2.50
Hdl Handle:
http://hdl.handle.net/10755/162683
Type:
Presentation
Title:
A Unique Approach to Staffing a Struggling SANE Program
Abstract:
A Unique Approach to Staffing a Struggling SANE Program
Conference Sponsor:Emergency Nurses Association
Conference Year:2008
Author:Byrum, Makenzy, RN, BSN, SANE
P.I. Institution Name:Oregon Health and Sciences University
Title:Emergency Department Nursing Internship Coordinator
SANE Program Coordinator.
Contact Address:3181 SW Sam Jackson Park Road, Portland, OR, 97239-, USA
Contact Telephone:(503) 418-5520
Purpose: Maintaining a Sexual Assault Nurse Examiner (SANE) program with a dedicated group of nurses that commit to share on-call status, responding for sexual assault forensic exams (SAFEs), 24 hours a day, 7 days a week presents a challenge to many emergency departments (EDs). With a small group of nine SANE nurses, many SAFEs were performed by staff that were not SANE-certified. Additionally, many Emergency Nurses were uninterested, or unable, to make the commitment to be SANE-certified.

Design: A staff development project was initiated, to increase the number of certified SANEs available to the department.

Setting: A 42-bed emergency department in an academic, Level 1 trauma center.

Participants/Subjects: Nurses, without prior ED experience, selected from the Mother Baby (MBU) and Labor and Delivery (L&D) Units.

Methods: To meet the staffing demands of the SANE program, nurses with a thorough familiarity with reproductive anatomy and vaginal speculum exams were recruited from the MBU and L&D. Nurses with a minimum of two years experience were selected based on their clinical skill set, an active interest in caring for this patient population, and a written commitment to take a minimum of 32 hours of call each month for at least two years. The training consisted of didactic education, observation and precepted clinical experiences. After meeting all requirements, SANEs submitted their application for state certification and were responsible to fulfill their on-call commitment.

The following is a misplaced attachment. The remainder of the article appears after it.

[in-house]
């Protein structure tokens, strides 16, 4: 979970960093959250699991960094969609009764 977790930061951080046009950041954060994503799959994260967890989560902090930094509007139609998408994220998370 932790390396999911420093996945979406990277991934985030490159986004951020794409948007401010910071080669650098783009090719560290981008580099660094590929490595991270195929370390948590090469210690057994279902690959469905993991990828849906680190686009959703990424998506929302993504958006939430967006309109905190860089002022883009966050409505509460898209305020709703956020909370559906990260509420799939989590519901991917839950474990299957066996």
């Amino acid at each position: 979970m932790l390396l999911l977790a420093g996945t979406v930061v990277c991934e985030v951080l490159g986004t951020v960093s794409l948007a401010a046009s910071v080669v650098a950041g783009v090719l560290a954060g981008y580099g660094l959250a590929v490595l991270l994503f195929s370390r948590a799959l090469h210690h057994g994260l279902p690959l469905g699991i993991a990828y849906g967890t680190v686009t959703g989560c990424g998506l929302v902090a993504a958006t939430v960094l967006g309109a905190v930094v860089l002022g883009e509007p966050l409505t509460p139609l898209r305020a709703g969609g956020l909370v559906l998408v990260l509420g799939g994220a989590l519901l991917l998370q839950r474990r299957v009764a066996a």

Results: This program doubled the number of SANE nurses available to the ED and dramatically increased the average on-call coverage. By requiring on-call commitments, the hours covered increased from 64 hours per month of coverage to 347 hours per month.

Recommendations: While participation in the SANE program increased, training the MBU and L&D nurses proved to be more labor intensive than predicted, as they required a full departmental orientation and coordination of their schedules on their home-units to allow for precepted experiences in the ED. Future recruitment will take this into account and build more education time into the projected budget. Additionally, because the number of trainees outnumbered the preceptors who were actively taking call, meeting all of the precepted requirements was challenging. Increased staffing will allow each trainee to be paired with one designated preceptor for the duration of their training, creating a consistent and efficient orientation. The success of this program supports the unique approach to recruiting non-ED nurses to staff an ED-based program, while facilitating professional growth.
Repository Posting Date:
27-Oct-2011
Date of Publication:
17-Oct-2011
Sponsors:
Emergency Nurses Association

Full metadata record

DC FieldValue Language
dc.typePresentationen_GB
dc.titleA Unique Approach to Staffing a Struggling SANE Programen_GB
dc.identifier.urihttp://hdl.handle.net/10755/162683-